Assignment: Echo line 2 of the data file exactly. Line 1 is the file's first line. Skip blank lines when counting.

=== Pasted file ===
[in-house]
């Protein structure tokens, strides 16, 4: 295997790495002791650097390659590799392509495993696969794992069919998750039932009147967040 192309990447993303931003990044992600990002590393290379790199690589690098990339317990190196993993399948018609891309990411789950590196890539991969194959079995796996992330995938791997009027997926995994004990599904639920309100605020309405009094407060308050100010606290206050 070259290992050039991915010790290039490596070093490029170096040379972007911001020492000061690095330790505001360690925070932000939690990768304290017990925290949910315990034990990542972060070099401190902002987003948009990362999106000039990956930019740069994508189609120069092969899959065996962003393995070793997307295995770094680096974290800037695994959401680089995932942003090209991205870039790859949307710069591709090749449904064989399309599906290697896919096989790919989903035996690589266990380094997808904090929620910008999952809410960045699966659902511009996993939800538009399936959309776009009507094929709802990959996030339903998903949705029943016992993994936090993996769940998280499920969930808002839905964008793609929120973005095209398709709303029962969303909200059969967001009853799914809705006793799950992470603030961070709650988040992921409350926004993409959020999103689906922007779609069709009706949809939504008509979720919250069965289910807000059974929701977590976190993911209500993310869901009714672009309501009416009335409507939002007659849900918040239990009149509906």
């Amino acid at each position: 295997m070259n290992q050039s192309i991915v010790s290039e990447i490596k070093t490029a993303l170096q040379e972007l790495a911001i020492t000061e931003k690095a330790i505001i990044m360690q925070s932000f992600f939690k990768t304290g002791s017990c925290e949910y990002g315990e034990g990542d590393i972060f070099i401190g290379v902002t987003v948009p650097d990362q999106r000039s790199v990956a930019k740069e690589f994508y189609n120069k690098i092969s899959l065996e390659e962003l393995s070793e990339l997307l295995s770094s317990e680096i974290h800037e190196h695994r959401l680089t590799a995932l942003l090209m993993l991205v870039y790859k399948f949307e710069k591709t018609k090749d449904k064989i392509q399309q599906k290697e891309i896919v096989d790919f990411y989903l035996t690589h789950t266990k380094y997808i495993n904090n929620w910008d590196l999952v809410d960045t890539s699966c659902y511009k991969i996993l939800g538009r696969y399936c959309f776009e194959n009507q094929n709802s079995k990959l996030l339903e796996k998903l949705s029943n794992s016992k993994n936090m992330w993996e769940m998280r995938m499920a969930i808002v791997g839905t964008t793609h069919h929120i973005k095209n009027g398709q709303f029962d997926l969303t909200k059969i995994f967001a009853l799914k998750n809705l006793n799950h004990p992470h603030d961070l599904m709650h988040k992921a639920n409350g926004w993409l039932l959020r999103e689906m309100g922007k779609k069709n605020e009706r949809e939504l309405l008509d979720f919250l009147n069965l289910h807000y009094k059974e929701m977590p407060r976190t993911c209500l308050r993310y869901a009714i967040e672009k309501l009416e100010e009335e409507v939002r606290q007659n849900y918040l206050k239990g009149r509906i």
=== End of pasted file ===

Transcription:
């Protein structure tokens, strides 16, 4: 295997790495002791650097390659590799392509495993696969794992069919998750039932009147967040 192309990447993303931003990044992600990002590393290379790199690589690098990339317990190196993993399948018609891309990411789950590196890539991969194959079995796996992330995938791997009027997926995994004990599904639920309100605020309405009094407060308050100010606290206050 070259290992050039991915010790290039490596070093490029170096040379972007911001020492000061690095330790505001360690925070932000939690990768304290017990925290949910315990034990990542972060070099401190902002987003948009990362999106000039990956930019740069994508189609120069092969899959065996962003393995070793997307295995770094680096974290800037695994959401680089995932942003090209991205870039790859949307710069591709090749449904064989399309599906290697896919096989790919989903035996690589266990380094997808904090929620910008999952809410960045699966659902511009996993939800538009399936959309776009009507094929709802990959996030339903998903949705029943016992993994936090993996769940998280499920969930808002839905964008793609929120973005095209398709709303029962969303909200059969967001009853799914809705006793799950992470603030961070709650988040992921409350926004993409959020999103689906922007779609069709009706949809939504008509979720919250069965289910807000059974929701977590976190993911209500993310869901009714672009309501009416009335409507939002007659849900918040239990009149509906």